Artificial sugar in diet soda
What are the health risks of the artificial sweetners in diet soda drinks?
The noncaloric artificial sweeteners that I have seen in diet sodas are saccharin, aspartame, acesulfame potassium, and sucralose. I may have seen a reduced calorie soda that used sorbitol too. Sorbitol is a sugar alcohol and is poorly absorbed. Therefore it provides fewer calories than sugar (sucrose). The health effect of too much sorbitol is diarrhea.
The American Dietetic Association’s position paper on Sweeteners (February, 2004) gave me the following information: In general the noncaloric sweeteners have low health risks for the general population. The estimated intakes of the nonnutritive sweeteners in children is higher than for adults because of a child’s smaller body size, but is still well below the acceptable daily intake. (as low as 10.4% for aspartame and as high as 60% for acesulfame potassium) Because of the lack of data available on the effect of saccharin in children the ADA recommends limiting a child’s saccharin intake, including those in diet sodas.
There is come concern about using saccharin when pregnant. Saccharin can cross the placenta and may remain in fetal tissue because of slow fetal clearance. It’s unclear if the combined in utero exposure plus the use of saccharin throughout life could influence cancer risk. Studies in animals suggest a possible relationship between risk of bladder cancer and neonatal exposure. One human study didn’t find a connection. Rat studies with the other nonnutritive sweeteners (acesulfame potassium, aspartame, sucralose) have not turned up any problems in pregnancy. There seems to be no change in fertility, litter size, body weight, growth or mortality with the acesulfame potassium or sucralose. Aspartame is made up of two amino acids. Amino acids normally cross the placenta to nourish the fetus. But even people who carry the gene for phenylketonuria do not have a high enough level of phenylalanine in their blood to cause any neurologic problems in the fetus. Nonnutritive sweeteners do not promote tooth decay.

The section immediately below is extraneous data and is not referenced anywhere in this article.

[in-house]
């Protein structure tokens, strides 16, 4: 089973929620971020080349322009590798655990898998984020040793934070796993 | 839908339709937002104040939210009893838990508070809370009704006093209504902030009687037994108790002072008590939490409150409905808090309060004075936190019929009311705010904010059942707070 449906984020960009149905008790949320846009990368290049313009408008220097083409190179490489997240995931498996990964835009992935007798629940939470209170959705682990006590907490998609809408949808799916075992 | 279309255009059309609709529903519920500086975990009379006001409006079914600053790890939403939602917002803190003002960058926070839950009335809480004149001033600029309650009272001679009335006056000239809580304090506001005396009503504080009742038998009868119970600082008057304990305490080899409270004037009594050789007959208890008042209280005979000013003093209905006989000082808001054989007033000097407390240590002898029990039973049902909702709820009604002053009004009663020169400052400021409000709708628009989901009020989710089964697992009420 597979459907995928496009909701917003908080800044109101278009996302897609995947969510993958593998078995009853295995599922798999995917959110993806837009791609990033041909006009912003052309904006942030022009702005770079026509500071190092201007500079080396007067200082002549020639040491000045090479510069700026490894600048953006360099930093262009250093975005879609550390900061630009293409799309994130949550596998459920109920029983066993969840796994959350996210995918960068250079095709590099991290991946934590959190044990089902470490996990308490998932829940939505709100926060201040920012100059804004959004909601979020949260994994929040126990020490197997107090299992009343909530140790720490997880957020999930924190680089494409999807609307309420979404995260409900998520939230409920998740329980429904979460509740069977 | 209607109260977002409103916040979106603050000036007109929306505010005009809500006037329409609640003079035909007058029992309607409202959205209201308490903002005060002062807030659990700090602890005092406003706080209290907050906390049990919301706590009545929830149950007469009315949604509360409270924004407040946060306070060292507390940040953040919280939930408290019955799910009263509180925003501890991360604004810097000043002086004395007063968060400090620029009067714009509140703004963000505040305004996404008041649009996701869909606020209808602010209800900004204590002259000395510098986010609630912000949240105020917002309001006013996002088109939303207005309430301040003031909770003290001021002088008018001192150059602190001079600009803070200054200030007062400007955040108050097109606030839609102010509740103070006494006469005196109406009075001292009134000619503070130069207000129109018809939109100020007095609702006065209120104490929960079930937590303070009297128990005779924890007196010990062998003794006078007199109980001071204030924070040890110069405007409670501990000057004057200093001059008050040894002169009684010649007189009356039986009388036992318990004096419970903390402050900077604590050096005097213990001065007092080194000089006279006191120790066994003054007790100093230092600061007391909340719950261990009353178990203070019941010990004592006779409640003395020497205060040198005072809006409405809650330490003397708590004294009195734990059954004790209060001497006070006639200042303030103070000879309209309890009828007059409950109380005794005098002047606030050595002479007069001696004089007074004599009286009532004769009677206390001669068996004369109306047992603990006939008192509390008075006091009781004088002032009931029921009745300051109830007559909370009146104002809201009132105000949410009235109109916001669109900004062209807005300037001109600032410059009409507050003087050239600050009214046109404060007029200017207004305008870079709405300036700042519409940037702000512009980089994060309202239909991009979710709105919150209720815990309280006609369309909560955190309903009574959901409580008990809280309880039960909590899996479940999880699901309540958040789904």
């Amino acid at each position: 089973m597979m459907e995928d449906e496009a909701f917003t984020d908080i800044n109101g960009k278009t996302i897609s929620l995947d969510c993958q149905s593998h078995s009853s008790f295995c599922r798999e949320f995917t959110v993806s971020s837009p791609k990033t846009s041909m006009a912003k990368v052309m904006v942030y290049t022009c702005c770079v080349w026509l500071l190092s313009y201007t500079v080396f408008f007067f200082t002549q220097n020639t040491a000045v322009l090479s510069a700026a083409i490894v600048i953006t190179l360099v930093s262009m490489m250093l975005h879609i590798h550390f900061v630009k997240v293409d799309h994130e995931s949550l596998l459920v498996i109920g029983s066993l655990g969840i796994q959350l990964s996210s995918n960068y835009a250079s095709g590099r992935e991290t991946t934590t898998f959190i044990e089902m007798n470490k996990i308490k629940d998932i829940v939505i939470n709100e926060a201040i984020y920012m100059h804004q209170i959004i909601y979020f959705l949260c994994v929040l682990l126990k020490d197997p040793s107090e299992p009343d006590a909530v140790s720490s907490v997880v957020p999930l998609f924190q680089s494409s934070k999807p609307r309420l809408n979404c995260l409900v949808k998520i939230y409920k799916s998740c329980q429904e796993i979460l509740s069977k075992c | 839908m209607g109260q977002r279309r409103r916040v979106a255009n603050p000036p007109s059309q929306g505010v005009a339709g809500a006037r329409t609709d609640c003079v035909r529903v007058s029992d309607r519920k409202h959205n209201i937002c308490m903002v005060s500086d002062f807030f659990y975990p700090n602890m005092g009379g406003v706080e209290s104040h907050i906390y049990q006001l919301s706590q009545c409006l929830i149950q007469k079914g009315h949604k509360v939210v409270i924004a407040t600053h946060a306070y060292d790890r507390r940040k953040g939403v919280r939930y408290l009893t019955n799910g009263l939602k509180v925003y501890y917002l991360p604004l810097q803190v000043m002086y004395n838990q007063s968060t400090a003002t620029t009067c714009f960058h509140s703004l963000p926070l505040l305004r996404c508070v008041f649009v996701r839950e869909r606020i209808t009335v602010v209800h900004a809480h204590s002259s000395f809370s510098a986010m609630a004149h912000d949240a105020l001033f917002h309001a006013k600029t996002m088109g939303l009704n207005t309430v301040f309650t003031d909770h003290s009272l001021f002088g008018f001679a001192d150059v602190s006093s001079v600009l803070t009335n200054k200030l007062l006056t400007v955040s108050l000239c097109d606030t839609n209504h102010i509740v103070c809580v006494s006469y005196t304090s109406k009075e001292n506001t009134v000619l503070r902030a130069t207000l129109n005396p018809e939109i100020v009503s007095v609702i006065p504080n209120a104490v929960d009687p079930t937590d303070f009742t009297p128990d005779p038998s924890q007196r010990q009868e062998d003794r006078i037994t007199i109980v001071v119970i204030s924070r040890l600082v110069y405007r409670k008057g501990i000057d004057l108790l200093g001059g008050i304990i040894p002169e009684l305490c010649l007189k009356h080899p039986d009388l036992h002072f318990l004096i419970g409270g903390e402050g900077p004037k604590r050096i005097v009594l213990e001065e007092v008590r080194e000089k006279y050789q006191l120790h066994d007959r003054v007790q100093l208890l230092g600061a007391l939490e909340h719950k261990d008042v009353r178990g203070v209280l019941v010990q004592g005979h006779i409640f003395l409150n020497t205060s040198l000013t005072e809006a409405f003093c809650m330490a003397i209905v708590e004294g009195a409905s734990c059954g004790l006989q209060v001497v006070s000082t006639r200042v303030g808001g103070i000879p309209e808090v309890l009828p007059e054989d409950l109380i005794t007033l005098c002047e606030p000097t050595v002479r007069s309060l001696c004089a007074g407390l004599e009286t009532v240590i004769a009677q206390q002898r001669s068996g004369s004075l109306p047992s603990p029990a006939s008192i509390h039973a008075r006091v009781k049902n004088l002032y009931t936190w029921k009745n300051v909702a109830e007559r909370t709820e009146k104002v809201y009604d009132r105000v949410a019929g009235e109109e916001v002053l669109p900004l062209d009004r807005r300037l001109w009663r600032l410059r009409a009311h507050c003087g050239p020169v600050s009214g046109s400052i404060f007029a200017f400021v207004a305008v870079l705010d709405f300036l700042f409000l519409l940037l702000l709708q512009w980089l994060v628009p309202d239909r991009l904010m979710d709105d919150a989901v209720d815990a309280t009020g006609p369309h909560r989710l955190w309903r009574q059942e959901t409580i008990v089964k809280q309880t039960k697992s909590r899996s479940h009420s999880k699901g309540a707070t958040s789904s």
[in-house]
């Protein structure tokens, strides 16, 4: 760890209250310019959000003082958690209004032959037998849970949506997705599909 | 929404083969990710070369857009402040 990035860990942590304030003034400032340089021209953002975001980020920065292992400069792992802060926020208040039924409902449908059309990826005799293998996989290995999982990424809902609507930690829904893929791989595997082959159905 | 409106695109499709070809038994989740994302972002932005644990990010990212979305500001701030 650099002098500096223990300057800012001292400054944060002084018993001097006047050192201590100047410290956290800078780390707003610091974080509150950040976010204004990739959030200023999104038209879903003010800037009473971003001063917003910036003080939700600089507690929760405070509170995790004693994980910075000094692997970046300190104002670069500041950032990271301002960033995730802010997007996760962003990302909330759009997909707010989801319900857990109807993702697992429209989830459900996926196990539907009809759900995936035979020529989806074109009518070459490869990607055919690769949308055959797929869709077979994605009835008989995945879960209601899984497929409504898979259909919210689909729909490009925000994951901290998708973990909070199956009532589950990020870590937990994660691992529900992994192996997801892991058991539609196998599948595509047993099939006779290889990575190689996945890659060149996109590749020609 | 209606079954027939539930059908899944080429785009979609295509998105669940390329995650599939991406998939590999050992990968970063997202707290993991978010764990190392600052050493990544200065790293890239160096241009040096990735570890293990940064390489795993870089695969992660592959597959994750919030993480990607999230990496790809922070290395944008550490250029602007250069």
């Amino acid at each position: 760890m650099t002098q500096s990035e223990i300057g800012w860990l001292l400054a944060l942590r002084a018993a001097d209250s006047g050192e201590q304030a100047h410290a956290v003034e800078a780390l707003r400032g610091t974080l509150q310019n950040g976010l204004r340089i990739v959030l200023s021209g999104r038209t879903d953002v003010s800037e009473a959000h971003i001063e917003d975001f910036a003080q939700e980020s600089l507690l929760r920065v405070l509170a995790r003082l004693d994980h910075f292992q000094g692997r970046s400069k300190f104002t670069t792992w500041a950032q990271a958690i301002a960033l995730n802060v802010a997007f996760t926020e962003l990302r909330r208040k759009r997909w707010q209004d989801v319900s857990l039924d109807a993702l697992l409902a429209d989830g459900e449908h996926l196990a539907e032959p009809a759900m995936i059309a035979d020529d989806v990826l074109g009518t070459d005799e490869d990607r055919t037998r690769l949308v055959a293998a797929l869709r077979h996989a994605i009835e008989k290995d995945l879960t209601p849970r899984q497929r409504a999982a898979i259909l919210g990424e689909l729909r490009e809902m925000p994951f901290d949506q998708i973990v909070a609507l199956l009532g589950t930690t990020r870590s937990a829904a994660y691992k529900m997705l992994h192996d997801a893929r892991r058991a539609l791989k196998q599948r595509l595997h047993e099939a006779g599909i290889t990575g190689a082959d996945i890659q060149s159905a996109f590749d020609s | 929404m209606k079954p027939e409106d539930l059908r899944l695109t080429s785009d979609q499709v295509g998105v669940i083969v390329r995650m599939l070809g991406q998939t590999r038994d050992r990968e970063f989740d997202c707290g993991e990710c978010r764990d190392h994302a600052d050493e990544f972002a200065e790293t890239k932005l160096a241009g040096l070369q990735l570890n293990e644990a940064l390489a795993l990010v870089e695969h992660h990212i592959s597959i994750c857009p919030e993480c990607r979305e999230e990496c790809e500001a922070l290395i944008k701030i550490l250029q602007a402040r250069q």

As part of the FDA approval process, toxicology testing can examine the impact of noncaloric sweeteners on behavior, especially when consumed within acceptable daily intakes. The approved sweeteners did not show significant effects on behavior. Case studies in the literature have linked aspartame to headaches. Consumer complaints have included dizziness, and nausea/vomiting. Anecdotally, aspartame has also been linked to seizures, cognitive impairment, and mood disorders. A review of the literature refutes these last associations. People who think that aspartame gives them headaches, dizziness or nausea should read food labels and avoid foods (including diet sodas) with aspartame in them (just as people do who are allergic to a specific food).
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